Start Before You're Ready

I recently read a book by Steven Pressfield called Do The Work that suggests we start before we’re ready.   Start what, you ask?  Well, anything.  Writing a blog, for example.
I must admit that after a year of playing around with the idea of a blog, researching blogs, reading other people’s blogs, and doing everything but writing my own blog, I’m still not sure I can deliver an exciting, insightful, or adventurous read on a regular basis.
And yet, starting the blog was exactly what I needed to do to catapult myself out of the middle of things that don’t matter so much and land right in the midst of things that do.
Most of us are in the middle of something.  Whether it be the middle of a thought, the middle of a sentence, the middle of a meeting, the middle of the year, the middle of an exercise program, or the middle of a midlife crisis, we really don’t like to be interrupted.  Especially to attend to new projects requiring immense effort or the corralling of creative forces that could quite possibly matter even more than whatever we’re in the middle of.
Before opening my eyes in the morning I consider the possibility of something new. But then I step out of bed and am assaulted by fifteen things that ought to be done before going to the office, all equally pressing.
I convince myself there will be sufficient energy left over at the end of the day to fuel the new project.  Sadly, the results are the same as when I expect snow peas to be left over from yesterday’s chicken with mixed vegetables.  Energy and snow peas are in limited supply.  Fatigue and baby corn, however, are endless.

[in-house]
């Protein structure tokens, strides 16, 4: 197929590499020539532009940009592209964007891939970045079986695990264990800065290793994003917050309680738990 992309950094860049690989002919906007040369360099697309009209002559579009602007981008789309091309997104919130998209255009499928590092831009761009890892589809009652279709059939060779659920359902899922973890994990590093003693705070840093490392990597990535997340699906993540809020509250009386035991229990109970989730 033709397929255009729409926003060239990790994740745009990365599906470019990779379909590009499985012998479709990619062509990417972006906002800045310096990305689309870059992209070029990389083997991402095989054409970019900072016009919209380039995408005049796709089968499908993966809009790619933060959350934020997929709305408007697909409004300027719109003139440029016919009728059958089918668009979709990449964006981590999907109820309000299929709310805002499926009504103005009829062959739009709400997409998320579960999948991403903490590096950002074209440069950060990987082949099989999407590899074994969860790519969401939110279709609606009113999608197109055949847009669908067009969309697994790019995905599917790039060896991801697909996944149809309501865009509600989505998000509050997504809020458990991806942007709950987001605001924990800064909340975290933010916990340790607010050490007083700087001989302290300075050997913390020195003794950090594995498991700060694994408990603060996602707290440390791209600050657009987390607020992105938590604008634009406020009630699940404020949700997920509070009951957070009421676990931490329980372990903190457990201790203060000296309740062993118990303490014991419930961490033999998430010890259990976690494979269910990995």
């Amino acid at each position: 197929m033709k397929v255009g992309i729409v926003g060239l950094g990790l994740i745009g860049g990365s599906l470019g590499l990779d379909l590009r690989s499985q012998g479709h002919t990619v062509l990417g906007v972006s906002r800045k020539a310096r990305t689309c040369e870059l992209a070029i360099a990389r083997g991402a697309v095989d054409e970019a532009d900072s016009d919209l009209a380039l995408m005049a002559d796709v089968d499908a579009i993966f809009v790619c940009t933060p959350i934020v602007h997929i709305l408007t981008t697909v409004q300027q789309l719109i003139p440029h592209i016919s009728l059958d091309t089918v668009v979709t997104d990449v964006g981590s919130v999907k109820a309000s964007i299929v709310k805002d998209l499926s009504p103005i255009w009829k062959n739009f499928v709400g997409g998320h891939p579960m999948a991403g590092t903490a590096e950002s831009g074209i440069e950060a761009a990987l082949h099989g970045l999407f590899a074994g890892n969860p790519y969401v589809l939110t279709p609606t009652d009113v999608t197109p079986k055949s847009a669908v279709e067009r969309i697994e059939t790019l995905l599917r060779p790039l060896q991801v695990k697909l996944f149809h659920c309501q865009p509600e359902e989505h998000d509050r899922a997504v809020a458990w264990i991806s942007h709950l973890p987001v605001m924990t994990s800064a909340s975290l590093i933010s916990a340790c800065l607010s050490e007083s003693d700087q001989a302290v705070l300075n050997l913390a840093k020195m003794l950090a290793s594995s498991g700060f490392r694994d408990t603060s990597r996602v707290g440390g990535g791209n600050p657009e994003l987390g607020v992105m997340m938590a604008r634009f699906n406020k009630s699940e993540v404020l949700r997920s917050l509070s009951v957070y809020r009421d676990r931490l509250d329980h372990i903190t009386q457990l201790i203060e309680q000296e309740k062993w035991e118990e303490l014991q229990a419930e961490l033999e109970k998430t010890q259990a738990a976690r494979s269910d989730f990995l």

And yet some things insist on finding their way.  
Like the “overnight success” that follows forty years of perfecting a craft, one fine day our work will arrive fully formed on the scene after being imagined into existence in the odd moments between meetings, transporting people here and there, advising students, consoling friends, getting groceries, sorting laundry, and planning an escape.
Of course that day will arrive when we least expect it but in a moment when we are fully capable of meeting it and ushering it into the world.  The key is not to hesitate. 
There are just too many things to frighten the life out of us.  Not because we haven’t experienced these things but because at this point in our lives, we have.  We’re acutely aware of what we have to lose.
Strangely enough these are not the things that we might have been afraid of losing at an earlier age – money, sex appeal, a partner, our looks, the corner office.  We can survive hits to our ego. The things we fear losing now have to do with our soul’s significance. 
What if the dream we’ve been nurturing for all these years turns out to be a dud, a flop, failure, fiasco? What then? 
When we’re younger we can blame our mistakes on inexperience, cockiness, or immaturity.  We also believe we have time to recover. 
But what happens if we fail at forty-four or fifty-five or sixty-seven? Shouldn’t we know better? How do we recover from mistakes at midlife? 
My thought is that we simply begin again.  Steven Pressfield’s is that we start before we’re ready.  Buddha’s is that life is suffering. Yoda’s is there is no try, just do.
So whatever it might be that you’re hankering to breathe life into, perhaps today is the day to do so.  In my experience sooner is better than later, given the snow pea situation. 
Just don’t wait until you’re ready. 
We both know that for this particular passion, you’re already as ready as you’ll ever be.

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